Amazingly, most Americans have forgotten her name, and even some historians have overlooked her importance, but a woman named Frances Perkins was one of the most important social reformers in U.S. history.
One of Franklin Delano Roosevelt’s closest friends, and the first female secretary of labor, Perkins capitalized on the president’s political savvy and popularity to enact most of the Depression-era programs that are today considered essential parts of the country’s social safety network. Her legacy is vast: the 40-hour workweek, the minimum wage, the nationwide unemployment insurance program, the growth of the American labor movement, the federal abolition of child labor and the creation of Social Security.
Frances Perkins enacted her program systematically and comprehensively, as part of a lifelong plan she began envisioning as a young woman, when she had the single shocking and transformative experience of witnessing the Triangle Shirtwaist fire in Manhattan in 1911. A passionate woman with a wide network of famous friends, Perkins did much of her most important work while juggling complex responsibilities as a wife and mother.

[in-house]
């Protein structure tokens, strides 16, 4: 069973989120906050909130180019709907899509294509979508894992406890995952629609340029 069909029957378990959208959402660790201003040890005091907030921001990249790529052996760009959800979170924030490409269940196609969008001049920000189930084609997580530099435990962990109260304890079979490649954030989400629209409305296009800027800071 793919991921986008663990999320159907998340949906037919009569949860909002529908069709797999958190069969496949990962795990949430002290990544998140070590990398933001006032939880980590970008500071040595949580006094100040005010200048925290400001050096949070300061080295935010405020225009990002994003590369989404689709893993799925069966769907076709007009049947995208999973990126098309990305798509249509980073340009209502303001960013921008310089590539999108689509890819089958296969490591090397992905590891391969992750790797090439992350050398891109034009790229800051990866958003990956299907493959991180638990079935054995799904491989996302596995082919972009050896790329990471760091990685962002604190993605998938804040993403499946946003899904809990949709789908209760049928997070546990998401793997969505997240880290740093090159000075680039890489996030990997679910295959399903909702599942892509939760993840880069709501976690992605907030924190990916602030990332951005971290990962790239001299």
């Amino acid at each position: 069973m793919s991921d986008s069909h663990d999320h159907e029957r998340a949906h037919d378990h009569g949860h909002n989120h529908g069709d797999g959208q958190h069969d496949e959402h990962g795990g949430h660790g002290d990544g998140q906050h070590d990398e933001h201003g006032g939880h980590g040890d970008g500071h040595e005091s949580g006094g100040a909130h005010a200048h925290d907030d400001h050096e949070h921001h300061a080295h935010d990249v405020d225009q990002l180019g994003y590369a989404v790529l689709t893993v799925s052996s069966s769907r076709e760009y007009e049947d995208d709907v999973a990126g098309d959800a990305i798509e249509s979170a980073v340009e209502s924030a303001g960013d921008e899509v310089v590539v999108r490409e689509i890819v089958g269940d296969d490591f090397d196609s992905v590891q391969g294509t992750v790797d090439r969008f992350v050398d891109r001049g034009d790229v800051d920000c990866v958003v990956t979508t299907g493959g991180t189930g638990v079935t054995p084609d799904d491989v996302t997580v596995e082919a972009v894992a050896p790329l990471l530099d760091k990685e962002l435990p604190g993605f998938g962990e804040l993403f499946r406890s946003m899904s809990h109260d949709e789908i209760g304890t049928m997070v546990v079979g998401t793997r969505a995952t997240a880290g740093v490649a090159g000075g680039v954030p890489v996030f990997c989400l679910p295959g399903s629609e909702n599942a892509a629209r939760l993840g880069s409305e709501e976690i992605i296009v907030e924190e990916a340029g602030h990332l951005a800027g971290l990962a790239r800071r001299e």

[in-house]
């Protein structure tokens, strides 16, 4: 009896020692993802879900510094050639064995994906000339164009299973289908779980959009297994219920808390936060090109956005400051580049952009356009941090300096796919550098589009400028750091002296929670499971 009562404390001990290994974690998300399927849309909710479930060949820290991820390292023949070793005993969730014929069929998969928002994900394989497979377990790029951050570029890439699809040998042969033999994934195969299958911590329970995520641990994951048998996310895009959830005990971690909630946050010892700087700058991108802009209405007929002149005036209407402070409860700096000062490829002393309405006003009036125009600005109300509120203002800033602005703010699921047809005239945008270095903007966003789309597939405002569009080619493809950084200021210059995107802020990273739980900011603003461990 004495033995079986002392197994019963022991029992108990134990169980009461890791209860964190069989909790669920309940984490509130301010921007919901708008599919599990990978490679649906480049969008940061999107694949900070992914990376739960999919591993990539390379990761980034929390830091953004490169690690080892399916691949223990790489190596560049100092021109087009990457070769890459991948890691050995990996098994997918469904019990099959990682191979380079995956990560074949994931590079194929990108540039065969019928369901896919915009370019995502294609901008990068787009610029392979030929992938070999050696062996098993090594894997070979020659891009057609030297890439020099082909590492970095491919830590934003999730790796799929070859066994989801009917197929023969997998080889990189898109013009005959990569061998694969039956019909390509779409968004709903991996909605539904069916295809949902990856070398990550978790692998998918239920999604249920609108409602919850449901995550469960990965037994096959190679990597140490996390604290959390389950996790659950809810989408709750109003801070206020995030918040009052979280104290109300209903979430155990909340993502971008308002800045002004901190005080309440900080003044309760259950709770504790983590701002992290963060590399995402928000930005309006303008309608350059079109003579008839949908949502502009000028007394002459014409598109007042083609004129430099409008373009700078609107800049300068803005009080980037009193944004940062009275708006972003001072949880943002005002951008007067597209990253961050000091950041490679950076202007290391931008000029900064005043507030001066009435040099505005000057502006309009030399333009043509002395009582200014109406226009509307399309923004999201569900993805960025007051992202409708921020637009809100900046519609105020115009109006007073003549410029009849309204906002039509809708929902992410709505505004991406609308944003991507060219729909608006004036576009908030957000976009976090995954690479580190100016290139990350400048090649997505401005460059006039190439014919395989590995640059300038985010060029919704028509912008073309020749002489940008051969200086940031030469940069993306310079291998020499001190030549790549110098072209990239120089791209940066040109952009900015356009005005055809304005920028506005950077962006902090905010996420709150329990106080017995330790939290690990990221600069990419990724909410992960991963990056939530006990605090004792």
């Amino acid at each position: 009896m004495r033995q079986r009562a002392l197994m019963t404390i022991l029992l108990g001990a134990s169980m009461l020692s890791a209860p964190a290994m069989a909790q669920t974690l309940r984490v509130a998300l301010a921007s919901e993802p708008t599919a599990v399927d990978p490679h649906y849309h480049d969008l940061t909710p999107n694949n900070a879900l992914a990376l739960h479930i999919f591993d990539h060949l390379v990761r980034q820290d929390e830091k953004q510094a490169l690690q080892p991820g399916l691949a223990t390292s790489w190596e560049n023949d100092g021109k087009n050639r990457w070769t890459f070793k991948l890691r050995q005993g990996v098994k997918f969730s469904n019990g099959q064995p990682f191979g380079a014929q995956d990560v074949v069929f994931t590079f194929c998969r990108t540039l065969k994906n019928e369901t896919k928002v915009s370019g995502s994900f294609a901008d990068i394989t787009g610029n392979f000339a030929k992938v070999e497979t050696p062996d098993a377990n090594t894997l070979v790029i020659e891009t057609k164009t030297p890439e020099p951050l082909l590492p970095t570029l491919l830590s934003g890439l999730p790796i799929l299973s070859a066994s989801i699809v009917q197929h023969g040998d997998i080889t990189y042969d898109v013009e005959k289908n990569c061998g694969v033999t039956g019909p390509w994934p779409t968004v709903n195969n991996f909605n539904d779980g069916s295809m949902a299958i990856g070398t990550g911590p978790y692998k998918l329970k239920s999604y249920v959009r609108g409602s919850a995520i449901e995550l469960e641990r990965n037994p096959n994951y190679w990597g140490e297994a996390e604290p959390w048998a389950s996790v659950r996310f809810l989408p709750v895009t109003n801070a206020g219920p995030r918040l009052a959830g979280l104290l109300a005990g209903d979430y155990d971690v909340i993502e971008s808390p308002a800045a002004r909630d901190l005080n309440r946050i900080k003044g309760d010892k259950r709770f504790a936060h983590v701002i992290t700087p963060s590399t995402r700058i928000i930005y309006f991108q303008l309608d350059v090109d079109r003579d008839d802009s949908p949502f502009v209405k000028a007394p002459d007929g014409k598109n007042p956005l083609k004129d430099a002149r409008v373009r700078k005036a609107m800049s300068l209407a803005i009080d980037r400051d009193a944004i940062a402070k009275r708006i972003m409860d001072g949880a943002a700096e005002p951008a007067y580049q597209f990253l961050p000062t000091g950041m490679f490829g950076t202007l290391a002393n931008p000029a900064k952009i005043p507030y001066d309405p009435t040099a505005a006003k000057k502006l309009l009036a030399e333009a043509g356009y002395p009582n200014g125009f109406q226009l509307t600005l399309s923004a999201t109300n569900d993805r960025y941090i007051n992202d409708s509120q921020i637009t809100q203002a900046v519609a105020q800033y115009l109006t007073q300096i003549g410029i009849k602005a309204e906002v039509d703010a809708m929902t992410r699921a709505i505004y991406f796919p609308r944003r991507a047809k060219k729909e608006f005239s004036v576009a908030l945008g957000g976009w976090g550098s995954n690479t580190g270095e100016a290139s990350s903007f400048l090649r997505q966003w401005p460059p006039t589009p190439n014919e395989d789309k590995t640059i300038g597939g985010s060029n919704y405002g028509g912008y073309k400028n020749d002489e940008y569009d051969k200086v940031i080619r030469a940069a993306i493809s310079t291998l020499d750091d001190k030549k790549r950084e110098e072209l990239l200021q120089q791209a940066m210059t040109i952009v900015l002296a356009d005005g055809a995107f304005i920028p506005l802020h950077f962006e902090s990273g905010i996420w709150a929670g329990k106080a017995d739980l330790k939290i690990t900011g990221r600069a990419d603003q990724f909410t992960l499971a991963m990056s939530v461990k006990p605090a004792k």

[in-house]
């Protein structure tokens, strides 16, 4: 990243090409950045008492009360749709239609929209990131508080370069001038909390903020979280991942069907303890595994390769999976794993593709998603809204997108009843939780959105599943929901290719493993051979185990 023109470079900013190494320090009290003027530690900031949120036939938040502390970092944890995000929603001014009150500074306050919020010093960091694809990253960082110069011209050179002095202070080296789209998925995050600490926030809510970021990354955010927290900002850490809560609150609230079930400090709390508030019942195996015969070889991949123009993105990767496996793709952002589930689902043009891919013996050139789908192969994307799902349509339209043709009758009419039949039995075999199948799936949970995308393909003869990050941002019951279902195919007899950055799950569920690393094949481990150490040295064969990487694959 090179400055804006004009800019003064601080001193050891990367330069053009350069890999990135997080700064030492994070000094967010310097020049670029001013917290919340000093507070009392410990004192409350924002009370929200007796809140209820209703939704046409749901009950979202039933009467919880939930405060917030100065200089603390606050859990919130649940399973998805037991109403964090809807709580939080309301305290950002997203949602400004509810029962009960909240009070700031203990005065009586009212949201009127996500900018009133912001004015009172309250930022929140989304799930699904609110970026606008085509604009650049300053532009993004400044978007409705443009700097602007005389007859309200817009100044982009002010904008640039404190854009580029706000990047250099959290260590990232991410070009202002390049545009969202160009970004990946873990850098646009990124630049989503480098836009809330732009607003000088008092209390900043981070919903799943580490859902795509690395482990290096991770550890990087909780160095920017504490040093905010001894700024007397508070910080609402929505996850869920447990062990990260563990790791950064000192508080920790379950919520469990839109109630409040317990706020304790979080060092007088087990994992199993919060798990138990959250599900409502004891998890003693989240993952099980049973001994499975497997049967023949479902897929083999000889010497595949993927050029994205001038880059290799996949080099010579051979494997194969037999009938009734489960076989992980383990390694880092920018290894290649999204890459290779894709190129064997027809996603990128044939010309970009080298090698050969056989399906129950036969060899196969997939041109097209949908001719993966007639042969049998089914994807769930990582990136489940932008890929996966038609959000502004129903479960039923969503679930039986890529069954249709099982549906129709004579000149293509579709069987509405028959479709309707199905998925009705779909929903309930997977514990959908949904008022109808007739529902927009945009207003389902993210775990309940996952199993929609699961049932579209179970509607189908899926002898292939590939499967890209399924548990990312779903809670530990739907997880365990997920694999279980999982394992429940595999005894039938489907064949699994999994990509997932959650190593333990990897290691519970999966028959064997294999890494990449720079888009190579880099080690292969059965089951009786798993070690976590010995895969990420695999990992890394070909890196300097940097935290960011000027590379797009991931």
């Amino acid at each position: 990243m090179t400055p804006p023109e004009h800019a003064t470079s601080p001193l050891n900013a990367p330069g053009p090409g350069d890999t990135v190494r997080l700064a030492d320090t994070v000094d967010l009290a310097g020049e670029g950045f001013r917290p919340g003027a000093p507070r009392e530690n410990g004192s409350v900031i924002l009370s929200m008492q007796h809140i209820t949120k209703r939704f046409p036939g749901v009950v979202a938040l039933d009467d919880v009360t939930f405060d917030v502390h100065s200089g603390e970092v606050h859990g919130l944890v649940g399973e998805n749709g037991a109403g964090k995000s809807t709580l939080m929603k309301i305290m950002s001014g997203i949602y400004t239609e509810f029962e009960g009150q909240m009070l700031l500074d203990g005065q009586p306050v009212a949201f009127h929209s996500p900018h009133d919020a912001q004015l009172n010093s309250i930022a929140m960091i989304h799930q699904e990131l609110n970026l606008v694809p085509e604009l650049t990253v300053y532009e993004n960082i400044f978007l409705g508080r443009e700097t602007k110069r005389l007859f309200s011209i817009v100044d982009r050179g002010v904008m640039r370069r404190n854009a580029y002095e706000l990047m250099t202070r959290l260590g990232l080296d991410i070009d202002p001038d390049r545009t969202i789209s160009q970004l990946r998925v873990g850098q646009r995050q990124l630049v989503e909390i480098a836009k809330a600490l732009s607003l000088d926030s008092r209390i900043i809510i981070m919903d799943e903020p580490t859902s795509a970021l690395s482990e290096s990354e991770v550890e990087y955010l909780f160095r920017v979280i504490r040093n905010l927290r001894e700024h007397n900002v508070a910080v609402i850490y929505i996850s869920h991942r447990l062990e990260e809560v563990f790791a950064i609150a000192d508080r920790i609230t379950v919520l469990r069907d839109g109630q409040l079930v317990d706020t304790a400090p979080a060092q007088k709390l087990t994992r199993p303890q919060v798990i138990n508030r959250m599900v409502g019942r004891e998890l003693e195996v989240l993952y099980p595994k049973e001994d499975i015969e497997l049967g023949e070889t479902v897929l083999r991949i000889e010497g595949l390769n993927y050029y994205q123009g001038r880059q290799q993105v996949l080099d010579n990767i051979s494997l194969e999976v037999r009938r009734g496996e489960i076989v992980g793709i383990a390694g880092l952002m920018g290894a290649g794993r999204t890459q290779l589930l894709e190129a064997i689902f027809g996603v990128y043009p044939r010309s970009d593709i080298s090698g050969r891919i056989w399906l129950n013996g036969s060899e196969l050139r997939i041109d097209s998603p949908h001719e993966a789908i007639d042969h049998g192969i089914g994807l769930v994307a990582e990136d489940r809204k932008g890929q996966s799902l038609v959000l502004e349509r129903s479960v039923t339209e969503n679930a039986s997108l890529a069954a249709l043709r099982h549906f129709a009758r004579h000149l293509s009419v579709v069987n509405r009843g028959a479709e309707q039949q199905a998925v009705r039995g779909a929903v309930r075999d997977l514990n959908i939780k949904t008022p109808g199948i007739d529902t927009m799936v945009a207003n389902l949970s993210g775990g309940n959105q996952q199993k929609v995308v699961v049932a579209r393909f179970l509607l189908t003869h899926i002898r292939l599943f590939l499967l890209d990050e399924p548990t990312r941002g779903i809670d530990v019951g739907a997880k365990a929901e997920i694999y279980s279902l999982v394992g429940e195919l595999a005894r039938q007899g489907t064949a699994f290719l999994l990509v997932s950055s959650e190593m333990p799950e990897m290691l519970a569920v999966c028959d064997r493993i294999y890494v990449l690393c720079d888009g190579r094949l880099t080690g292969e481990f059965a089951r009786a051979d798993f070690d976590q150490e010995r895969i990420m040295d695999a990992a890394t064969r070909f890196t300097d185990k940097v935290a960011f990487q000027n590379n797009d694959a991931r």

Kirstin Downey, an award-winning journalist for the Washington Post for 20 years, will discuss her new biography of Frances Perkins, “The Woman Behind the New Deal: The Life of Frances Perkins, FDR’s Secretary of Labor and his Moral Conscience,” a work completed after almost a decade of research that sought to plumb the secrets of Frances Perkins’s success. She visited dozens of public and private archives, throughout the United States, in England and in Switzerland, to dig up long-overlooked documents that revealed Perkins’s importance. She interviewed dozens people, many of them very old, who had known Frances Perkins. She found documents that had been lost, misplaced or stored in people’s attics or closets, even once in a barn, at the Frances Perkins homestead in Newcastle, Maine.
Downey will present the life of Frances Perkins, a woman who should not have been forgotten, but who is truly unforgettable.
Copyright Kirstin Downey. All rights reserved.